With reference to FIGS. 1, 13 and 14, the cooling means 22 will be described, in which parts thereof similar to parts shown in the heating means 16 are denoted by the same numerals double primed. The sterilized food product 10 and gas are discharged from holding helical feed pump 44' into inlet tube 42" of cooling helical feed pump 44". The cooling helical feed pump is similar to heating and holding helical feed pumps 44, 44', respectively, with regard to coils 52, 52' except for the number thereof, and differs only in that it is not provided with a gas accumulator. The cooling helical feed pump 44" is rotatably mounted in bearings 64" mounted in bearing supports 188" secured to end plates 66" of cooling enclosure 68". The cooling feed pump 44" is rotatably driven by a drive pulley 128 on drive shaft 72 coupled by a chain 130 or belt to a driven pulley 132 on inlet tube 42". A coolant, such as cold water, for example, from any suitable source is fed into cooling enclosure 68" through an inlet pipe 134 near the bottom thereof, and the warmed water resulting from heat transfer between the coolant and hot coils 52" is discharged from cooling enclosure 68" through an outlet pipe 136 near the top thereof.
With reference to FIGS. 1, 15 and 15A, the cooled aseptic food product 10 and aseptic gas are discharged from pump outlet pipe 62" into a second separator 140 through inlet pipes 139, 142. The separator 140 is designed to separate the gas and liquid from food product 10. The food product discharged from inlet pipe 142 is deposited into one end of a curved guideway 144 comprising a plurality of parallel, spaced apart wires 146. The wires are held in a circular configuration by spaced rings 148 secured to outer surfaces of the wires. The gas discharged from inlet pipe 142 and released from the food product 10 through spaced wires 146 is vented from separator 140 through a vent 160 in the top of the separator. The liquid passing through spaced wires 146 passes through a screen 162 at the bottom of a liquid catch basin 164 and through a drain pipe 170. The chunks 12 of fruit, vegetables or the like of the food product 10, now reduced in gas and liquid, are directed by guideway 144 into a product discharge outlet 168 of separator 140. The chunks 12 of fruit or the like pass through a temperature responsive diverting valve 174 similar to diverting valve 104 for diverting the food chunks below the sterlization temperature through tube 176 to any suitable container or the like, not shown, for return to food chunk supply container 30. Food chunks at the desired sterilization temperature pass through valve 174 and are joined with a predetermined volume of liquid, discharged from catch basin 164 through drain pipe 170 and controlled by any suitable control such as a valve 172, for passage through a valve 185 into any suitable container filling machine 26. By properly setting the liquid control, the desired volumetric ratio of food chunks to liquid, such as 3 to 1, for example, can be achieved. The unused liquid remaining in catch basin 164 can be pumped through a pipe 178 by any suitable pump, not shown, back into the liquid supply container 34. For cleaning purposes during shut down, the upper end of separator 140 can be provided with a spray nozzle 183 or the like.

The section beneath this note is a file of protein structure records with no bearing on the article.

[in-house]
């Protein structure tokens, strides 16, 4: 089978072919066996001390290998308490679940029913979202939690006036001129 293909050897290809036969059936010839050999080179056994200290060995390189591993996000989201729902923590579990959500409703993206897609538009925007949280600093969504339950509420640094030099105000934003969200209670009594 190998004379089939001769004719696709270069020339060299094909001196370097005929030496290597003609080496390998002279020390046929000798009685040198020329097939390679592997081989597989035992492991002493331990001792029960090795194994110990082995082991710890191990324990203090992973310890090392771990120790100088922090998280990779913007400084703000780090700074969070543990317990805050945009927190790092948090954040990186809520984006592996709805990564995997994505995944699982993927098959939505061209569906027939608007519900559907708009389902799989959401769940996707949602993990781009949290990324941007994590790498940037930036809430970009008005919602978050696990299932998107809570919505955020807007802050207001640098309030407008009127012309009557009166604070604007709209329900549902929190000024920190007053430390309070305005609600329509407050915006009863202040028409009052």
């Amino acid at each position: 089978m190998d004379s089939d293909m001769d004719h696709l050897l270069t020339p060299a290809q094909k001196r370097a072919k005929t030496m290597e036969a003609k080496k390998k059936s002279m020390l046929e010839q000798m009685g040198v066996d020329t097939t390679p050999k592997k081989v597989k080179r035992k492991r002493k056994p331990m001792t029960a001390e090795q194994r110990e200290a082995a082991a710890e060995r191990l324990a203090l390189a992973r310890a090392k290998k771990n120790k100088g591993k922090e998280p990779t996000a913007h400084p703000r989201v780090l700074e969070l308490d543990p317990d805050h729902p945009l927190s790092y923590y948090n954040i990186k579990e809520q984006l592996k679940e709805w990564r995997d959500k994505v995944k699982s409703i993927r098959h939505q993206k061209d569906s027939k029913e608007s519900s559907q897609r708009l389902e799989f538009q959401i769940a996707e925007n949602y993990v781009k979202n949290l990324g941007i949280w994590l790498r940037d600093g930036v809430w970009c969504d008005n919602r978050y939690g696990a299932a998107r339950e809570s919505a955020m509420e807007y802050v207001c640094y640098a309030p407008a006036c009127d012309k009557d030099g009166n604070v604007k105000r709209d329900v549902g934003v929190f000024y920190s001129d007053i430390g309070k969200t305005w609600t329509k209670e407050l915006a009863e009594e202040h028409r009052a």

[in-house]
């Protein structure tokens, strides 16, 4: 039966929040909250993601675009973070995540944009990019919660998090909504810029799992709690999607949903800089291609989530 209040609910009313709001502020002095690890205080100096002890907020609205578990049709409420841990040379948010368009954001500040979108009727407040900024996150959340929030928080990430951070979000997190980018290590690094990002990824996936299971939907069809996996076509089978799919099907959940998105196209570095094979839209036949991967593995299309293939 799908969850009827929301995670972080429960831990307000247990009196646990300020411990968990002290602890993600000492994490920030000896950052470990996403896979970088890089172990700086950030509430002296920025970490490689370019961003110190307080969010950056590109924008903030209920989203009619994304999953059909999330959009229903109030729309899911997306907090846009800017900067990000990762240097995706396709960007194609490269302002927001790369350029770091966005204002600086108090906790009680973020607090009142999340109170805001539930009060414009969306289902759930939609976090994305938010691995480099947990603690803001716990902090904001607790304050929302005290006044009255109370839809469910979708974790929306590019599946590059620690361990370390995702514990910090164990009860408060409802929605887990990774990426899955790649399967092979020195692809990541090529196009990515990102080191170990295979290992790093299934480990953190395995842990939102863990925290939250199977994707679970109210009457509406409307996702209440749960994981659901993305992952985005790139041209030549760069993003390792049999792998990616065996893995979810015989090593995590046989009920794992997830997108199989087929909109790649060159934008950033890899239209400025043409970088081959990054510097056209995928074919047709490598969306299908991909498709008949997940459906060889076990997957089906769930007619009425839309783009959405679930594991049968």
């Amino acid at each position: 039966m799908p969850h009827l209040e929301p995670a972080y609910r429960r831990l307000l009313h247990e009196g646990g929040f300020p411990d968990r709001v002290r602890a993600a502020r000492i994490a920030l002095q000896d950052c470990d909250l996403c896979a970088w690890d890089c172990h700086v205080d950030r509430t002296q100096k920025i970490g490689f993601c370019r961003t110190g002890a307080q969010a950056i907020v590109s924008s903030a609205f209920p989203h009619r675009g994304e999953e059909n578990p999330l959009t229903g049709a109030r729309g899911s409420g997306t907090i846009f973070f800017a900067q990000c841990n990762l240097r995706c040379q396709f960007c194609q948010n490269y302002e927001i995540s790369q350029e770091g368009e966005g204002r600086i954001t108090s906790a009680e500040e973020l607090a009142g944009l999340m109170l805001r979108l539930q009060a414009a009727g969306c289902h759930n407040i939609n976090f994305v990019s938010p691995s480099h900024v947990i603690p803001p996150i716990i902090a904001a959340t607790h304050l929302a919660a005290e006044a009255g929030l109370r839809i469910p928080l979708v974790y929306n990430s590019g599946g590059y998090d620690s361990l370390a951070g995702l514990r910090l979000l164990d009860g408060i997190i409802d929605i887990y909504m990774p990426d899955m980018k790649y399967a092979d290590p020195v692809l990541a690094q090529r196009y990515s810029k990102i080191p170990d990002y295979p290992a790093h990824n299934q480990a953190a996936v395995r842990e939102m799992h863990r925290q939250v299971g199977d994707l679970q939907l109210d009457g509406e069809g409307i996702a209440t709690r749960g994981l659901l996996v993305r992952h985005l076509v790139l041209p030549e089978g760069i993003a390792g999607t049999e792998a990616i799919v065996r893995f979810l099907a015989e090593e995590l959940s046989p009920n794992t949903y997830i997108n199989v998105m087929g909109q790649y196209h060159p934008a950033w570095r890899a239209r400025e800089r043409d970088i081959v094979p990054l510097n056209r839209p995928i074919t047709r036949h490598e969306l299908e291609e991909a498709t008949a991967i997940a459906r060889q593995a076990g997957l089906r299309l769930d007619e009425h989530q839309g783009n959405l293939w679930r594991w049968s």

Each of the heating, holding and cooling enclosures 68, 68' and 68", respectively, as best seen in FIGS. 1 and 3, is constructed of a body 180, 180' and 180", and a head 182, 182' and 182" having mating flanges secured together by bolts, not shown, at the nondrive ends thereof to allow disassembly of the enclosure for access to the helical feed pump for cleaning and repair. An internal feed pump end support 184, 184' and 184" is mounted to each body at the open end thereof to support the feed pump upon removal of the head. Also, all of the inlet and outlet pipes joining the components of the aseptic food product processing apparatus, such as the heating, holding and cooling enclosures 68, 68' and 68", respectively, and the first and second separators 92, 140, respectively, are provided with mating flanges and gaskets, not shown, secured together by bolts, bayonet connectors or the like, not shown.
In another preferred embodiment of the invention, as shown in FIG. 16, the food product 10, mainly devoid of gas and at its sterilization temperature or higher, is fed by gravity from separator discharge end 98 through a food product diverting valve 104 and a feed tube 106 into any suitable receptacle such as a hot-fill bag or the like while the food product remains at or above the sterilization temperature for a time sufficient to complete the sterilization of the food product before the hot fill bags cool to a substerilization temperature by convection, or are cooled by a water spray or any other suitable cooling means.
The invention has been described in detail with particular reference to preferred embodiments thereof, but it will be understood that variations and modifications can be effected within the spirit and scope of the invention.
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|U.S. Classification||426/399, 415/73, 165/87, 426/402, 99/483, 426/521, 99/470, 99/355, 99/478, 417/67, 426/523, 426/400, 426/509|
|International Classification||A23B7/005, A23L3/16, A23L3/22, B65B55/14|
|Cooperative Classification||A23L3/225, A23B7/0053, B65B55/14|
|European Classification||A23B7/005F, A23L3/22D, B65B55/14|
|Nov 9, 1992||FPAY||Fee payment|
Year of fee payment: 4
|Nov 18, 1996||FPAY||Fee payment|
Year of fee payment: 8
|Jan 12, 1998||AS||Assignment|
Owner name: GRAHAM CORPORATION, NEW YORK
Free format text: ASSIGNMENT OF ASSIGNORS INTEREST;ASSIGNORS:MCFARLANE, DONALD PATRICK;ATHEY, RODERICK ELWYA;REEL/FRAME:008917/0410
Effective date: 19861215
|Sep 22, 2000||FPAY||Fee payment|
Year of fee payment: 12